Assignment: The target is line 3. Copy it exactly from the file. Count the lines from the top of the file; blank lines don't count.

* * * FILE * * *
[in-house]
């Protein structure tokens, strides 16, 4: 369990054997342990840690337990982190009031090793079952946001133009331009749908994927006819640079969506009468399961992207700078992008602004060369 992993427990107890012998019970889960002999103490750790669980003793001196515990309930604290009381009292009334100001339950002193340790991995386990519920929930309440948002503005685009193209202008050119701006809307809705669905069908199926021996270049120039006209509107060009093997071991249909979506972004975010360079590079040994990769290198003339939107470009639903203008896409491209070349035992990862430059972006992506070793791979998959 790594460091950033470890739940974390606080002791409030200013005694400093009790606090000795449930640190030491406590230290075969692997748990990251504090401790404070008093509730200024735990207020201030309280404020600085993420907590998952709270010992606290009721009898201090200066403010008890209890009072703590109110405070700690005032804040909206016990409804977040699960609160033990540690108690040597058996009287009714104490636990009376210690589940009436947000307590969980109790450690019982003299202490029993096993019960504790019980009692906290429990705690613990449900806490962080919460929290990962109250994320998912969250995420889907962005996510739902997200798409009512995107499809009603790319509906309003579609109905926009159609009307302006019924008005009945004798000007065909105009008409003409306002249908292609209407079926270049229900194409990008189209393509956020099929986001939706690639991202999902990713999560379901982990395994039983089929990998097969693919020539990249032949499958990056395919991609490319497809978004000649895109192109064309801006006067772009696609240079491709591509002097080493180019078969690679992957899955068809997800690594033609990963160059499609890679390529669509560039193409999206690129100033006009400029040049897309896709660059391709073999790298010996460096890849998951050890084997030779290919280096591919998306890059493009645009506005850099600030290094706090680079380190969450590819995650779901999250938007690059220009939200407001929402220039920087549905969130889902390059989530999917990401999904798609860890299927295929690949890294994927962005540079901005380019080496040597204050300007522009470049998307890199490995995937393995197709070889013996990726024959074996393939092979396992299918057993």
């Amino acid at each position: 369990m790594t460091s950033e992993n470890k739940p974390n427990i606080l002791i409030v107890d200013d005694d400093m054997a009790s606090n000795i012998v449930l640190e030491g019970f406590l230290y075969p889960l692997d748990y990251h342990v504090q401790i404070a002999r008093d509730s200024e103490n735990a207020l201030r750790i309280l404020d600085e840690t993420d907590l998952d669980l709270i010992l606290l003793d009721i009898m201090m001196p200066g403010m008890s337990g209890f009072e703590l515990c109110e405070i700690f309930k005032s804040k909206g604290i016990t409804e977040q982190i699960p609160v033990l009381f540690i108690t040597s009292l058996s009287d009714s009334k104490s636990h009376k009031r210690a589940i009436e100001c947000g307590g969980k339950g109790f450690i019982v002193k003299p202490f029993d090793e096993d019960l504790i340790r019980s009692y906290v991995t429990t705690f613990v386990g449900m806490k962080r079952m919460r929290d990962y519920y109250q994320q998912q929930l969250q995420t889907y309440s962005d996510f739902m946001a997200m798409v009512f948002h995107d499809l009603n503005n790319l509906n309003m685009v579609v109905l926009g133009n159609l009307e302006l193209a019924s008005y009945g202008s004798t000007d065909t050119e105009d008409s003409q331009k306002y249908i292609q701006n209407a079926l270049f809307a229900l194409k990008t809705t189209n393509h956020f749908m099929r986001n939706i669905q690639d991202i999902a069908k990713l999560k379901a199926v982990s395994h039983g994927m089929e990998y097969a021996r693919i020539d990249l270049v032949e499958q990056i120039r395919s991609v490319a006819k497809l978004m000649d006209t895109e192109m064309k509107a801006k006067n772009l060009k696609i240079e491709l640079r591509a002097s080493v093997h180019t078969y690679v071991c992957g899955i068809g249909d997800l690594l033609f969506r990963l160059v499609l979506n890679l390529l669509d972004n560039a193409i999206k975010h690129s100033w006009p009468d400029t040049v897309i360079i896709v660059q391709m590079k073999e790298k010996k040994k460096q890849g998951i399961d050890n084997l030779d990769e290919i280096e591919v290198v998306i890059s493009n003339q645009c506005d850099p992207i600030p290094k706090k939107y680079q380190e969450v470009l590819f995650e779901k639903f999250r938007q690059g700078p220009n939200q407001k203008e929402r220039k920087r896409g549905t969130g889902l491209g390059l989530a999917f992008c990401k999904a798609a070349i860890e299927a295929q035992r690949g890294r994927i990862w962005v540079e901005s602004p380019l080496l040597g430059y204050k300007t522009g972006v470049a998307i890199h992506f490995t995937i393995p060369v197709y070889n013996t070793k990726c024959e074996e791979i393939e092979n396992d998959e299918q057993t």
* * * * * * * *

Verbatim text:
């Amino acid at each position: 369990m790594t460091s950033e992993n470890k739940p974390n427990i606080l002791i409030v107890d200013d005694d400093m054997a009790s606090n000795i012998v449930l640190e030491g019970f406590l230290y075969p889960l692997d748990y990251h342990v504090q401790i404070a002999r008093d509730s200024e103490n735990a207020l201030r750790i309280l404020d600085e840690t993420d907590l998952d669980l709270i010992l606290l003793d009721i009898m201090m001196p200066g403010m008890s337990g209890f009072e703590l515990c109110e405070i700690f309930k005032s804040k909206g604290i016990t409804e977040q982190i699960p609160v033990l009381f540690i108690t040597s009292l058996s009287d009714s009334k104490s636990h009376k009031r210690a589940i009436e100001c947000g307590g969980k339950g109790f450690i019982v002193k003299p202490f029993d090793e096993d019960l504790i340790r019980s009692y906290v991995t429990t705690f613990v386990g449900m806490k962080r079952m919460r929290d990962y519920y109250q994320q998912q929930l969250q995420t889907y309440s962005d996510f739902m946001a997200m798409v009512f948002h995107d499809l009603n503005n790319l509906n309003m685009v579609v109905l926009g133009n159609l009307e302006l193209a019924s008005y009945g202008s004798t000007d065909t050119e105009d008409s003409q331009k306002y249908i292609q701006n209407a079926l270049f809307a229900l194409k990008t809705t189209n393509h956020f749908m099929r986001n939706i669905q690639d991202i999902a069908k990713l999560k379901a199926v982990s395994h039983g994927m089929e990998y097969a021996r693919i020539d990249l270049v032949e499958q990056i120039r395919s991609v490319a006819k497809l978004m000649d006209t895109e192109m064309k509107a801006k006067n772009l060009k696609i240079e491709l640079r591509a002097s080493v093997h180019t078969y690679v071991c992957g899955i068809g249909d997800l690594l033609f969506r990963l160059v499609l979506n890679l390529l669509d972004n560039a193409i999206k975010h690129s100033w006009p009468d400029t040049v897309i360079i896709v660059q391709m590079k073999e790298k010996k040994k460096q890849g998951i399961d050890n084997l030779d990769e290919i280096e591919v290198v998306i890059s493009n003339q645009c506005d850099p992207i600030p290094k706090k939107y680079q380190e969450v470009l590819f995650e779901k639903f999250r938007q690059g700078p220009n939200q407001k203008e929402r220039k920087r896409g549905t969130g889902l491209g390059l989530a999917f992008c990401k999904a798609a070349i860890e299927a295929q035992r690949g890294r994927i990862w962005v540079e901005s602004p380019l080496l040597g430059y204050k300007t522009g972006v470049a998307i890199h992506f490995t995937i393995p060369v197709y070889n013996t070793k990726c024959e074996e791979i393939e092979n396992d998959e299918q057993t």